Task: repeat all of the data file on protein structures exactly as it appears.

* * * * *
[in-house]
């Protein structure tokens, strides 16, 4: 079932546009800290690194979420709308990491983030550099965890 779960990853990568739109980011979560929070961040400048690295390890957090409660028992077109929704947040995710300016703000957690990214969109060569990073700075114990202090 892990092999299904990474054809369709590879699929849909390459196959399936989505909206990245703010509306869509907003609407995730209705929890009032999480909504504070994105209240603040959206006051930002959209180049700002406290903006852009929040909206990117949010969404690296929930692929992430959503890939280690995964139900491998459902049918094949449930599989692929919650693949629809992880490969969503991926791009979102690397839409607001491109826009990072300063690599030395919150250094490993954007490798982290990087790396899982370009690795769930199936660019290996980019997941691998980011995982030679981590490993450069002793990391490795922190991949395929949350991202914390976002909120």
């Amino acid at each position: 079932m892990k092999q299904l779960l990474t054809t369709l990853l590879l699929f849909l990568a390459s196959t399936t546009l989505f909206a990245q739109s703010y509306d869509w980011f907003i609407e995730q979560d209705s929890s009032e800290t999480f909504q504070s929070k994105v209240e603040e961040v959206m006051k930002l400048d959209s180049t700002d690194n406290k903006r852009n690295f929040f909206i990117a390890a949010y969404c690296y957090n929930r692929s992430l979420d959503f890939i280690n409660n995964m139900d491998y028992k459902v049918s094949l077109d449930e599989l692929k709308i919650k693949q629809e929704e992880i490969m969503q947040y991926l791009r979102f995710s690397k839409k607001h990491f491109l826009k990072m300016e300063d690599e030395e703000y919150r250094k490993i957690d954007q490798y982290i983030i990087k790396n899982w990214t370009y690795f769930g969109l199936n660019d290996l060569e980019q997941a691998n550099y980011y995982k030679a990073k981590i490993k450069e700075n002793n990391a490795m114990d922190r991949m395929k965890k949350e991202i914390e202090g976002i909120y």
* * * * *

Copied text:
[in-house]
């Protein structure tokens, strides 16, 4: 079932546009800290690194979420709308990491983030550099965890 779960990853990568739109980011979560929070961040400048690295390890957090409660028992077109929704947040995710300016703000957690990214969109060569990073700075114990202090 892990092999299904990474054809369709590879699929849909390459196959399936989505909206990245703010509306869509907003609407995730209705929890009032999480909504504070994105209240603040959206006051930002959209180049700002406290903006852009929040909206990117949010969404690296929930692929992430959503890939280690995964139900491998459902049918094949449930599989692929919650693949629809992880490969969503991926791009979102690397839409607001491109826009990072300063690599030395919150250094490993954007490798982290990087790396899982370009690795769930199936660019290996980019997941691998980011995982030679981590490993450069002793990391490795922190991949395929949350991202914390976002909120």
């Amino acid at each position: 079932m892990k092999q299904l779960l990474t054809t369709l990853l590879l699929f849909l990568a390459s196959t399936t546009l989505f909206a990245q739109s703010y509306d869509w980011f907003i609407e995730q979560d209705s929890s009032e800290t999480f909504q504070s929070k994105v209240e603040e961040v959206m006051k930002l400048d959209s180049t700002d690194n406290k903006r852009n690295f929040f909206i990117a390890a949010y969404c690296y957090n929930r692929s992430l979420d959503f890939i280690n409660n995964m139900d491998y028992k459902v049918s094949l077109d449930e599989l692929k709308i919650k693949q629809e929704e992880i490969m969503q947040y991926l791009r979102f995710s690397k839409k607001h990491f491109l826009k990072m300016e300063d690599e030395e703000y919150r250094k490993i957690d954007q490798y982290i983030i990087k790396n899982w990214t370009y690795f769930g969109l199936n660019d290996l060569e980019q997941a691998n550099y980011y995982k030679a990073k981590i490993k450069e700075n002793n990391a490795m114990d922190r991949m395929k965890k949350e991202i914390e202090g976002i909120y």